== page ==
Being out of the country for nearly a month has a tendency to adjust a person's perspective of "home." Home has had various meanings and geographical locations in various moments in my life. Conceptually, it means numerous--and sometimes conflicting--things at one time, and all this really came to light on my recent trip to Iran. Depending on how the question is asked, for me home can either mean Iran (where I was born), Los Angeles (where I grew up), or New York City (where I now live).
In the final days of my trip, it was the lattermost of the three homes that was most on my mind. I once heard someone refer to NYC as the great Roman Carnival, a place where the spectacle is ordinary, and even if the spectacle is unsightly, it's one you can't walk away from. The rat on the subway track may as well be the city's mascot, because it so neatly encapsulates the love-hate relationship many residents feel toward this city: that even those disgusted by it are unable to turn their eyes from it. Those who live, or have ever lived, in this city for a significant amount of time might understand what I'm referring to.
On my flight home I felt as if all that I loved and hated about NYC was rolled up in one great tangled ball of string. Below is my attempt at untangling that ball.
Good Morning Heartache
1 1/2 oz Gin (Beefeater 24 is ideal because of its tea botanicals)
3/4 oz fresh tangerine juice (I used honey tangerines)
1/2 oz fresh lemon juice
1/2 oz lapsang-honey syrup (see recipe below)
1/2 oz egg white (organic farm fresh eggs)
6 dashes Bar Keep Baked Apple Bitters
Garnish: small pinch lapsang souchong tea leaves, heated 20 seconds in microwave
Tools: shaker, strainer
Glass: chilled coupe or cocktail glass
Add the gin, egg white, and honey syrup to a cocktail shaker and dry shake (without ice) vigorously for 15 seconds to emulsify and froth the egg. Add the remaining ingredients along with lots of cracked ice and shake again until the drink is well mixed and chilled, about 10 seconds or so. Strain into your glass and garnish by adding atop the drink a pinch of dried lapsang souchong tea leaves that have been heated in the microwave for 20 seconds.
In a small pot bring one cup water to a boil. After water boils, turn off heat and add five teaspoons lapsang souchong tea leaves and allow the tea to steep for five minutes. Make sure tea leaves are submerged in the water and stir every minute or so to ensure teas give off maximum flavor. After five minutes strain out the tea leaves and discard. To the remaining tea add an equal amount of honey and stir to fully dissolve. You now have a smoky, sweet syrup that's ready to use in the cocktail.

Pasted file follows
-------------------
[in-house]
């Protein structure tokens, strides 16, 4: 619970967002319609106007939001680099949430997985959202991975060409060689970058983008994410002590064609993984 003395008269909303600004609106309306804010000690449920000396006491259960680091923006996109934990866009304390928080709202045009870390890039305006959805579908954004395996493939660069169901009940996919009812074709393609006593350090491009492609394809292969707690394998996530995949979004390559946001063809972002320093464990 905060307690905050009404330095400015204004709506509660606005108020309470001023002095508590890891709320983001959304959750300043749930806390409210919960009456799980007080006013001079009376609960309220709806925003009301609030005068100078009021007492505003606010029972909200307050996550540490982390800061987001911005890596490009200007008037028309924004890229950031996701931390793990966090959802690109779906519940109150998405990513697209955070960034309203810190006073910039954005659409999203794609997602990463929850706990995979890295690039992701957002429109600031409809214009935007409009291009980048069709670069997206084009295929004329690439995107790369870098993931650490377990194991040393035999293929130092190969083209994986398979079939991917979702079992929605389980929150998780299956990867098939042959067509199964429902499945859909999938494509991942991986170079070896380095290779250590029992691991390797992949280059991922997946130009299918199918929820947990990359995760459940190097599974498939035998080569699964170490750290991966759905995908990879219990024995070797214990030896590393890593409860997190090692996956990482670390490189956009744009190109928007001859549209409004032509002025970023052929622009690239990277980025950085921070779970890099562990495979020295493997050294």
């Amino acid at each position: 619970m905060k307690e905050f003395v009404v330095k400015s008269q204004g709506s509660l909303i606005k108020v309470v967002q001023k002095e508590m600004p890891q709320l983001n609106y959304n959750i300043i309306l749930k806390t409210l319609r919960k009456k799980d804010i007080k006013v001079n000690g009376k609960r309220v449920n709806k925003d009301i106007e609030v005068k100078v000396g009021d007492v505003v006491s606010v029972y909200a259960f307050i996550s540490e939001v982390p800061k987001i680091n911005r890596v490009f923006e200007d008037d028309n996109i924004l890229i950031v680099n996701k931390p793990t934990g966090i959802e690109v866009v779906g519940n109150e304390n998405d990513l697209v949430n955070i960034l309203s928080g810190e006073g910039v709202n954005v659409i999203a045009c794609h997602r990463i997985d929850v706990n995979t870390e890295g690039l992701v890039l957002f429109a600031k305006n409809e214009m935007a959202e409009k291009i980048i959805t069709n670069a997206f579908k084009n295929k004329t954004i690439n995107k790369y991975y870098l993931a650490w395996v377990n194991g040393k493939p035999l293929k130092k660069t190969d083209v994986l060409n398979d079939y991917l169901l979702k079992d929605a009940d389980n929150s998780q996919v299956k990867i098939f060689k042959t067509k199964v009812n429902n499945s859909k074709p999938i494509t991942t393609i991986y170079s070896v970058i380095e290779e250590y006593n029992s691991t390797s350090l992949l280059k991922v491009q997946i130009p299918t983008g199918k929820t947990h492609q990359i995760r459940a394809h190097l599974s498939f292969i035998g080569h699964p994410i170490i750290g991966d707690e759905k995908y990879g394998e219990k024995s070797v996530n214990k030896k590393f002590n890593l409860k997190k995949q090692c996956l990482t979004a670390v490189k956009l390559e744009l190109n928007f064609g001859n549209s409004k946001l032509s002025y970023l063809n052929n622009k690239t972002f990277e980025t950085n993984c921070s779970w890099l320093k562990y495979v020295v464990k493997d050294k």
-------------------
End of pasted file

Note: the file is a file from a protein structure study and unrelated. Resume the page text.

Good Morning Heartache is my ode to all that is New York City--it's good, bad, pretty, and ugly. Now judging by the way this cocktail looks and tastes, it's clear I have more love than hate for this city. That's because to me, even the ugly in this city is pretty, if not altogether more beautiful than the pretty itself. When I went about creating the recipe I wanted to represent that, and I tried to create something that engaged multiple senses.
This cocktail is inspired by couple of things that are unique to this city. First, it is an homage to old New York, the city we think of when we describe the great Harlem Renaissance and the Jazz Age. Those of you familiar with that era will instantly recognize that the name of the cocktail comes from a classic Billy Holiday song.
There are few people I can think of who better represent that era than Lady Day, as she lived and breathed the city in so much of her music. Although I've never heard the song Good Morning Heartache officially interpreted in this way, I've always thought it was an extended metaphor for New York City; that the lover she's singing to in the morning, the one that she can't stand to be apart from despite the grief he's caused her, is the city itself. And in that sense the song was the perfect name for this drink.
I also wanted to invoke this theme by engaging the senses, and I did so via the various ingredients I used, such as the lapsang-honey syrup. Imagine if you will the sweet voice of Billie Holiday in a smoke-filled Harlem nightclub in the 1930s—that was a big inspiration for combining the smoky lapsang tea with the honey, and also why I use the heated dried tea leaves as a garnish atop the drink. Not only do you get a sweet smoky sensation on the palate, but also on the nose as the aroma wafts above the drink.
Secondly, this cocktail is inspired by a classic New York tradition, brunch. Sure other cities have brunch, but in New York brunch is a religion. It is the city that turned the word brunch into a verb. The cocktail not only represents that in its name, but also in its ingredients. Tea, honey, tangerine juice, and egg, are all items you’d find at a traditional brunch table. This cocktail, as the sum of those parts, is also intended to be right at home on the brunch table.
Here's to the beautiful decay that is home.
*Got a cocktail question? Hit me on twitter @paystyle, email me at payman(at)lifesacocktail(dot)com, or simply drop me a comment below.